author = "Yount, {Susan E.} and Brickman, {Andrew L.} and Gail Ironson and Morgan, {Robert O.}",
year = "1999",
month = "5",
day = "1",
language = "English",
volume = "28",
pages = "272--286",
journal = "Dialysis and Transplantation",
issn = "0090-2934",
publisher = "John Wiley and Sons Inc.",
number = "5",

}

TY - JOUR

T1 - Perceived family environment predicts hospital utilization following kidney transplantation

AU - Yount, Susan E.

AU - Brickman, Andrew L.

AU - Ironson, Gail

AU - Morgan, Robert O.

PY - 1999/5/1

Y1 - 1999/5/1

N2 - The purpose of this study was to investigate the relationships between pre-transplant psychosocial variables and hospital utilization following kidney transplantation. The subjects were 137 kidney transplant recipients who had retained a functioning graft for 1 year or more. Dependent variables included inpatient hospital charges ('charges') and the average number of hospital days per admission ('days') during the first year post-transplant. Independent measures collected pre-transplant included demographic and medical variables, depression, and perceived family environment. Stepwise multiple regression analyses determined significant predictor variables within demographic, medical, and family environment domains that ultimately served as predictors in the final hierarchical regression models. Findings revealed that greater perceived independence and organization in the family environment predicted lower charges; lower perceived family cohesion and conflict and greater organization predicted lower days. Perceived family environments characterized by less emphasis on organization and independence and higher levels of conflict may place patients at risk for increased hospital utilization following kidney transplantation.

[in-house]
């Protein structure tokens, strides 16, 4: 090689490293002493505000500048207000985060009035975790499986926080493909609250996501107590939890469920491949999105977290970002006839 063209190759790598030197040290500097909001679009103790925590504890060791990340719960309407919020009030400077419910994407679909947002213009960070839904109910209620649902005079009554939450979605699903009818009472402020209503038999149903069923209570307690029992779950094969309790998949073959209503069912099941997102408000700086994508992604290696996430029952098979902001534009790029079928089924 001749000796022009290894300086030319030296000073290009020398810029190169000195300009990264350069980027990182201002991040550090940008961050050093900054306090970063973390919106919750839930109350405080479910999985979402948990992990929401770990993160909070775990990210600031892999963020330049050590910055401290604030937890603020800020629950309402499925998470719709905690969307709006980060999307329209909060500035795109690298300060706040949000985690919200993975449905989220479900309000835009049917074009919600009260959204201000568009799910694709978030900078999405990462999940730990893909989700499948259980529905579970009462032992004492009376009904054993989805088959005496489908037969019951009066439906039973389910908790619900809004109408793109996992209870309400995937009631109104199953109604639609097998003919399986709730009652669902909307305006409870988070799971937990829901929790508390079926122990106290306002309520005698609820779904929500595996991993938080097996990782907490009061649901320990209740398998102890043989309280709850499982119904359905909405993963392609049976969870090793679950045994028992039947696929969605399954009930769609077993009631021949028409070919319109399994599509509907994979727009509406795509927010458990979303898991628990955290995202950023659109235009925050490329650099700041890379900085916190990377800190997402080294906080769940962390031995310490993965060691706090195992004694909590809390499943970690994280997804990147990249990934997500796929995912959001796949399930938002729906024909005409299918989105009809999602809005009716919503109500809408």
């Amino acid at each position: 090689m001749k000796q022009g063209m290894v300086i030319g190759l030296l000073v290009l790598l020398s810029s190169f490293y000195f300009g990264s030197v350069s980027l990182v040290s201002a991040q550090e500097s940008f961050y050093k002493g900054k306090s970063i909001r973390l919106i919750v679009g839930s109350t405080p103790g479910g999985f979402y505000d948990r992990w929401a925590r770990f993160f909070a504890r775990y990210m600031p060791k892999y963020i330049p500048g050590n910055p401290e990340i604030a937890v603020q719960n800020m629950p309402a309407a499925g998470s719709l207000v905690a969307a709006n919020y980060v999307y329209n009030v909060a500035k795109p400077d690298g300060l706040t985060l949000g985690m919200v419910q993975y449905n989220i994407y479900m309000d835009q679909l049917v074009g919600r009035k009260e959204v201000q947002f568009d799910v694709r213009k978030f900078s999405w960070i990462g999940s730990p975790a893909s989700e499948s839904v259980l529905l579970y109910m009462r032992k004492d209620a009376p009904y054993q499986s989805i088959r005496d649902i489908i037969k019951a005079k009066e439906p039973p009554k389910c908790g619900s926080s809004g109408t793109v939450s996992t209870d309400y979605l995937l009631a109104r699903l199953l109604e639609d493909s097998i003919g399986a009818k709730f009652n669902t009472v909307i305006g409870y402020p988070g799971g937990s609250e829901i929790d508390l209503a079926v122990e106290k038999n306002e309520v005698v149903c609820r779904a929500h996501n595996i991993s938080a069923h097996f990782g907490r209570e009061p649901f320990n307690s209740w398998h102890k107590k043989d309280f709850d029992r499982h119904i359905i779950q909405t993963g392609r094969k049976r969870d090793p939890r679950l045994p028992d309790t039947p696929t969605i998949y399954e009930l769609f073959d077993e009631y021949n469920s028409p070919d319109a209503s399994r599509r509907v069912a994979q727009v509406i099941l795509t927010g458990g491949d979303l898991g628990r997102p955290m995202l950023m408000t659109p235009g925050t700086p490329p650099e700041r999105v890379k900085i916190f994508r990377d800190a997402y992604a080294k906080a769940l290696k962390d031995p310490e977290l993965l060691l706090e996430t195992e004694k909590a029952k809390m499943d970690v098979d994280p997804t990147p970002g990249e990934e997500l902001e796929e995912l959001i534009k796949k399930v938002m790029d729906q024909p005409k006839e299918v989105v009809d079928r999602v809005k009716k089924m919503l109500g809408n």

AB - The purpose of this study was to investigate the relationships between pre-transplant psychosocial variables and hospital utilization following kidney transplantation. The subjects were 137 kidney transplant recipients who had retained a functioning graft for 1 year or more. Dependent variables included inpatient hospital charges ('charges') and the average number of hospital days per admission ('days') during the first year post-transplant. Independent measures collected pre-transplant included demographic and medical variables, depression, and perceived family environment. Stepwise multiple regression analyses determined significant predictor variables within demographic, medical, and family environment domains that ultimately served as predictors in the final hierarchical regression models. Findings revealed that greater perceived independence and organization in the family environment predicted lower charges; lower perceived family cohesion and conflict and greater organization predicted lower days. Perceived family environments characterized by less emphasis on organization and independence and higher levels of conflict may place patients at risk for increased hospital utilization following kidney transplantation.

UR - http://www.scopus.com/inward/record.url?scp=0032960628&partnerID=8YFLogxK

UR - http://www.scopus.com/inward/citedby.url?scp=0032960628&partnerID=8YFLogxK

M3 - Article

VL - 28

SP - 272

EP - 286

JO - Dialysis and Transplantation

JF - Dialysis and Transplantation

SN - 0090-2934

IS - 5

ER -